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The backstory: In the world of military technology and hypersonic weapons, there's been fierce competition brewing. Imagine super-fast flying machines that go way faster (five times, or Mach 5) than the speed of sound, or Mach 1, which is around 1,225 kph (761 mph) at sea level. This is known as hypersonic tech.
Competition for hypersonic tech has been tough between the US, Russia, China and India. But these objects usually can’t travel very far or for very long. The main problem with developing hypersonic vessels is finding a material that can handle the extreme heat and stress during those super-fast flights. We're talking temperatures that can soar to a scorching 1,650 C (3,000 F).
Since the late 30s, scientist Qian Xuesen has made major contributions to the study of supersonic and hypersonic flight. He's known for his work at the Jet Propulsion Laboratory in the US, and his ideas laid the groundwork for today's hypersonic technology, particularly in heat protection.
More recently: China has made significant moves by deploying hypersonic missiles designed to hit moving targets like aircraft carriers. About five years ago, the country developed The Starry Sky 2, its first hypersonic vehicle using "waverider" technology, which uses an aircraft's own shock waves generated during flight to improve its lift.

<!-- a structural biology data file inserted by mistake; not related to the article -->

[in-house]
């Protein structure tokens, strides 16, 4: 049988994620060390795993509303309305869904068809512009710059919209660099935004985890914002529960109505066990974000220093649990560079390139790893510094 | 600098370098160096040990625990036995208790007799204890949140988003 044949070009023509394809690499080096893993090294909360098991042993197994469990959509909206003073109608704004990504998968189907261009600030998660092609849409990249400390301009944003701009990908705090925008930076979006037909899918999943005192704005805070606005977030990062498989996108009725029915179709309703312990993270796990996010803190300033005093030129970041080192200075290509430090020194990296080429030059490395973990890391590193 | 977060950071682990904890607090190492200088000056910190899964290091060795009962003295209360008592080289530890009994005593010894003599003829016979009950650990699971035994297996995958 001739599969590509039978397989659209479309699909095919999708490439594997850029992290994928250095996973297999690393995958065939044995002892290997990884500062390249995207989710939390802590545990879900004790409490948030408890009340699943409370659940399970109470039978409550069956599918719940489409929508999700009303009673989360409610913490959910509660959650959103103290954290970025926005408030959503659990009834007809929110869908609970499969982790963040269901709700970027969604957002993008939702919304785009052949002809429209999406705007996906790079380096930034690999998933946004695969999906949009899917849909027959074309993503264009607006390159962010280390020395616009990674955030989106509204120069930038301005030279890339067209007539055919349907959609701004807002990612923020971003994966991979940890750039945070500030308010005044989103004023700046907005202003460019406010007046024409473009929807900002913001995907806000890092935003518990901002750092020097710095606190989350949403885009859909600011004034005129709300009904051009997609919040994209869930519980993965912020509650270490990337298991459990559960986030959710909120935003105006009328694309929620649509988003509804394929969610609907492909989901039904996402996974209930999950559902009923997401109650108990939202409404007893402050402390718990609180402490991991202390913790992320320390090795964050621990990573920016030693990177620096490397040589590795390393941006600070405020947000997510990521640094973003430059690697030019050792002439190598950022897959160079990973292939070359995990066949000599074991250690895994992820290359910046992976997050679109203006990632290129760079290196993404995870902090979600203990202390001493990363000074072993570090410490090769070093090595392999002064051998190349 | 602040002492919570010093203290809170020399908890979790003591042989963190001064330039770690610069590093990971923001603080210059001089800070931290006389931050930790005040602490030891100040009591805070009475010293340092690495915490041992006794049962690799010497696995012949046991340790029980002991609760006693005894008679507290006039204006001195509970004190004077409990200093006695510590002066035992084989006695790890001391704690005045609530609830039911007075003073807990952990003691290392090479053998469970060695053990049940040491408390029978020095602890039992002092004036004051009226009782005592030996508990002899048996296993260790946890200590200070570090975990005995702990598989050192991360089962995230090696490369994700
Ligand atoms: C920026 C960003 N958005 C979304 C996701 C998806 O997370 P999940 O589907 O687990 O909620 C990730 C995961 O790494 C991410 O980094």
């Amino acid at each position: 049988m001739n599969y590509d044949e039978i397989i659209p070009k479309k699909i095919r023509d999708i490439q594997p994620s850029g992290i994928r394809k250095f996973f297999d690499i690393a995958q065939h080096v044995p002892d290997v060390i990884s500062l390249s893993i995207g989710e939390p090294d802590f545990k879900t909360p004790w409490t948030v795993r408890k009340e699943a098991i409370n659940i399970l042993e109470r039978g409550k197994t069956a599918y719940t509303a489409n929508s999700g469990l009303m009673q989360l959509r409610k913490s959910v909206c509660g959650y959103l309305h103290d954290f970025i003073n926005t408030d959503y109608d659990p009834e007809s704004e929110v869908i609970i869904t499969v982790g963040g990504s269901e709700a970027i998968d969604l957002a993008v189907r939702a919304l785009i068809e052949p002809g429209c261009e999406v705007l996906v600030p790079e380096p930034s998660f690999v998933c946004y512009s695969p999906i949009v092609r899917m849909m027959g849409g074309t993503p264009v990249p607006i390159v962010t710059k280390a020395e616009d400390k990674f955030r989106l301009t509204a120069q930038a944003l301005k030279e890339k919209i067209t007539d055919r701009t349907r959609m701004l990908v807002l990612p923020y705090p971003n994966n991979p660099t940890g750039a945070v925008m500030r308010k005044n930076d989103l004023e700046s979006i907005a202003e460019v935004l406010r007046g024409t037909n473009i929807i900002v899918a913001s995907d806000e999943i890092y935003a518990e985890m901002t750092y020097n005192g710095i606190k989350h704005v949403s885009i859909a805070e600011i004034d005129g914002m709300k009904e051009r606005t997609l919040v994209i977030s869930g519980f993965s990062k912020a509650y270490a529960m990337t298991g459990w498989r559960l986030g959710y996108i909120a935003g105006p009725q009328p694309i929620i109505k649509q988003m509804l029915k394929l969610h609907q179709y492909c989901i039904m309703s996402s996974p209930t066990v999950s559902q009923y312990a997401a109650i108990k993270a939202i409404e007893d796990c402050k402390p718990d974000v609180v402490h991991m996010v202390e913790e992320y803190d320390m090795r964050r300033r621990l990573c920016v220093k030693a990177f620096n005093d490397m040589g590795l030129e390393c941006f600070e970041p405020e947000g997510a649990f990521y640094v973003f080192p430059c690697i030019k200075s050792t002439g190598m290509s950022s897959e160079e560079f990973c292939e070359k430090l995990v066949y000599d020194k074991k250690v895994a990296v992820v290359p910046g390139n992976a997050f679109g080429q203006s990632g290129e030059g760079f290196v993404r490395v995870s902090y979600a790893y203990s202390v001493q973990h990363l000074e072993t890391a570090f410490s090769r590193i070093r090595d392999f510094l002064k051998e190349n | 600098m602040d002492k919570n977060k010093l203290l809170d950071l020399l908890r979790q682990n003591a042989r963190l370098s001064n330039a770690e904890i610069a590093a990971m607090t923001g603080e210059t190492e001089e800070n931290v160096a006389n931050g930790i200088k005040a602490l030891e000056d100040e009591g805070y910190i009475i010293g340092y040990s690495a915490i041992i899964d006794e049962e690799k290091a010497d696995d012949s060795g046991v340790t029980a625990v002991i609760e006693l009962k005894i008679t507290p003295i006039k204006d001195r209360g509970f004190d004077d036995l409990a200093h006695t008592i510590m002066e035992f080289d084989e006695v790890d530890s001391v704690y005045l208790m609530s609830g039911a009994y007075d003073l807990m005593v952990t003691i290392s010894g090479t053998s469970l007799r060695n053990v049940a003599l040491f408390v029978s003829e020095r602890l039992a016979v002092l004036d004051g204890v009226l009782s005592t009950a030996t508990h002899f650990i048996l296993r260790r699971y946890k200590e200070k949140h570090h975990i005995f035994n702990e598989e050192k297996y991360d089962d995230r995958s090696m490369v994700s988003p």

In 2021, China reportedly sent a hypersonic vehicle around the world, surprising the competition with its advancement in the field. This type of flight seems to break the rules of how we usually think about air travel.
The development: Chinese scientists have now achieved something groundbreaking in hypersonic tech, according to a paper published last month in Physics of Gases. They conducted a test with a next-generation waverider aircraft using a new surface material that stays intact after a long flight.
During this test, they used a thin material, or “skin,” on the aircraft's surface and exposed it to temperatures soaring into the thousands of degrees Celsius. This new surface material not only withstood these extreme conditions but also maintained wireless communication throughout the flight. The exact time and location of the test weren't disclosed, but this breakthrough could help design hypersonic vehicles with a “longer range and faster speed, and constantly break through the boundary of flying,” according to the study’s authors.
“Shielding hypersonic missiles’ sensitive electronics, understanding how various materials perform and predicting aerodynamics at sustained temperatures as high as 3,000 degrees Fahrenheit (1,650 degrees Celsius) require extensive flight testing. Tests are ongoing, but failures in recent years have delayed progress,” said a report to politicians by the US Congressional Budget Office in January.
“The test flight ended in a complete success,” wrote the team in the paper published in Physics of Gases
“Master Qian’s idea is still being used in the design of active heat protection today,” the team said.